In classical music from Western culture, a third is a musical interval encompassing three staff positions (see Interval number for more details), and the major third ( Play (help·info)) is a third spanning four semitones. Along with the minor third, the major third is one of two commonly occurring thirds. It is qualified as major because it is the larger of the two: the major third spans four semitones, the minor third three. For example, the interval from C to E is a major third, as the note E lies four semitones above C, and there are three staff positions from C to E. Diminished and augmented thirds span the same number of staff positions, but consist of a different number of semitones (two and five).
The major third may be derived from the harmonic series as the interval between the fourth and fifth harmonics. The major scale is so named because of the presence of this interval between its tonic and mediant (1st and 3rd) scale degrees. The major chord also takes its name from the presence of this interval built on the chord's root (provided that the interval of a perfect fifth from the root is also present or implied).
A major third is slightly different in different musical tunings: in just intonation corresponds to a pitch ratio of 5:4 ( play (help·info)) (fifth harmonic in relation to the fourth) or 386.31 cents; in equal temperament, a major third is equal to four semitones, a ratio of 21/3:1 (about 1.2599) or 400 cents, 13.69 cents wider than the 5:4 ratio. The older concept of a ditone (two 9:8 major seconds) made a dissonantly wide major third with the ratio 81:64 (408¢) ( play (help·info)). The septimal major third is 9:7 (435¢), the undecimal major third is 14:11 (418¢), and the tridecimal major third is 13:10 (454¢) .
A helpful way to recognize a major third is to hum the first two notes of "Kumbaya" or of "When the Saints Go Marching In". A descending major third is heard at the starts of "Goodnight, Ladies" and "Swing Low, Sweet Chariot".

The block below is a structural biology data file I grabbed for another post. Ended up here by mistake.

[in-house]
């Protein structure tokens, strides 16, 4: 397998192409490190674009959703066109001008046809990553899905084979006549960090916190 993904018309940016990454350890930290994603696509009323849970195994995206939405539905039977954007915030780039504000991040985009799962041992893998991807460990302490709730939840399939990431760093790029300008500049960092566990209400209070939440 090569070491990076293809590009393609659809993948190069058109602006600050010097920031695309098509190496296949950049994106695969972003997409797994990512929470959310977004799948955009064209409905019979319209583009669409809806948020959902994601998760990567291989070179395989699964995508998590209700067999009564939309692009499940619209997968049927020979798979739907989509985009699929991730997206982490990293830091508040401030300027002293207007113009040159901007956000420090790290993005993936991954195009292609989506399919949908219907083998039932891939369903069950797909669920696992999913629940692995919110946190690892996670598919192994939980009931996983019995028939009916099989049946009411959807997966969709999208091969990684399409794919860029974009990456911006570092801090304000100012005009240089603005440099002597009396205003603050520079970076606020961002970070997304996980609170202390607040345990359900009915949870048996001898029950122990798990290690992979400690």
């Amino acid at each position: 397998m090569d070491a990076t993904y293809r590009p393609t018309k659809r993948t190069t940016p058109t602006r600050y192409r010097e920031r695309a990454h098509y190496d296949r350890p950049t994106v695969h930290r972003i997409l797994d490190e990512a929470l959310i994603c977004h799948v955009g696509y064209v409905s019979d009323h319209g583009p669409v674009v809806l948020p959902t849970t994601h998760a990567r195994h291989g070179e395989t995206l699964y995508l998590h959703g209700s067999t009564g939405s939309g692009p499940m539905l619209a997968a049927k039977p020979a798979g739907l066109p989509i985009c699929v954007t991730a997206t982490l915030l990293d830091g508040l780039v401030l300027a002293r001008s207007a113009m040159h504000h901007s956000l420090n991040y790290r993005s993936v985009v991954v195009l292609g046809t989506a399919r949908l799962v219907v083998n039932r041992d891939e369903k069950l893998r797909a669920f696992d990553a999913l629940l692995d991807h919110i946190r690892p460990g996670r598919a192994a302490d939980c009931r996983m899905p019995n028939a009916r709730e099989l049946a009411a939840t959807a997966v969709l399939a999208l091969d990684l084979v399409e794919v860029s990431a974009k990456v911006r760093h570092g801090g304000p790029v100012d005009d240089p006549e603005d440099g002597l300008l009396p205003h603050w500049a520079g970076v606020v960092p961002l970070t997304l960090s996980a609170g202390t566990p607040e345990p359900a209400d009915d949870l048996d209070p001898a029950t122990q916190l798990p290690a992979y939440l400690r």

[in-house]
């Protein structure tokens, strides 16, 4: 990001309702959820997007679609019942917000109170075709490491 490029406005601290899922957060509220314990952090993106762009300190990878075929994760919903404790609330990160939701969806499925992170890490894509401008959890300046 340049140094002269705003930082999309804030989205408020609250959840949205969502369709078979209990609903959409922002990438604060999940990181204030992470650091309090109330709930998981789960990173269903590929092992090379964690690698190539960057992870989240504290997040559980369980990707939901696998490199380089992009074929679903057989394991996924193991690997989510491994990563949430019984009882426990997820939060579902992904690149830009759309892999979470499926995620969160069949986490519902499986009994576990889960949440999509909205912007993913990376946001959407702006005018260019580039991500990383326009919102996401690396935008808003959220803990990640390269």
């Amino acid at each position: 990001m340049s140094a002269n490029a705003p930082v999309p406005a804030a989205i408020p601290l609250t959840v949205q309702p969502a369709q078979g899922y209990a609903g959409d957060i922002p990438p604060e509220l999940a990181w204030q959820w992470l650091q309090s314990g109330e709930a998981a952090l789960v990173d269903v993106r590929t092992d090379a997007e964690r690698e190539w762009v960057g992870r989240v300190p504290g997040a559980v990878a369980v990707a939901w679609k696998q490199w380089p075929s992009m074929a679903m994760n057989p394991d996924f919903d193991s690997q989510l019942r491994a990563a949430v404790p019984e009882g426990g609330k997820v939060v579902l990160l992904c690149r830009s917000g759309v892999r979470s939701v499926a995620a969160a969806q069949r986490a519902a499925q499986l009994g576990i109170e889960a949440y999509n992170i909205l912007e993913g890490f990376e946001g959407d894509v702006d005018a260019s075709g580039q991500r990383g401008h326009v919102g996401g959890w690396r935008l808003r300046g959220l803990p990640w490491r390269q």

In equal temperament three major thirds in a row are equal to an octave (for example, A♭ to C, C to E, and E to G♯; G♯ and A♭ represent the same note). This is sometimes called the "circle of thirds". In just intonation, however, three 5:4 major thirds are less than an octave. For example, three 5:4 major thirds from C is B♯ (C to E to G♯ to B♯). The difference between this just-tuned B♯ and C, like that between G♯ and A♭, is called a diesis, about 41 cents.
The major third is classed as an imperfect consonance and is considered one of the most consonant intervals after the unison, octave, perfect fifth, and perfect fourth. In the common practice period, thirds were considered interesting and dynamic consonances along with their inverses the sixths, but in medieval times they were considered dissonances unusable in a stable final sonority.
A diminished fourth is enharmonically equivalent to a major third (that is, it spans the same number of semitones). For example, B–D♯ is a major third; but if the same pitches are spelled B and E♭, the interval is instead a diminished fourth. B–E♭ occurs in the C harmonic minor scale.
The major third is used in guitar tunings. For the standard tuning, only the interval between the 3rd and 2nd strings (G to B, respectively) is a major third; each of the intervals between the other pairs of consecutive strings is a perfect fourth. In an alternative tuning, the major-thirds tuning, each of the intervals are major thirds.
Major third (equal temperament)
The file plays middle C, followed by E (a tone 400 cents sharper than C), followed by both tones together.
|Just interval||5:4, 81:64|
|24 equal temperament||400|
|Just intonation||386, 408|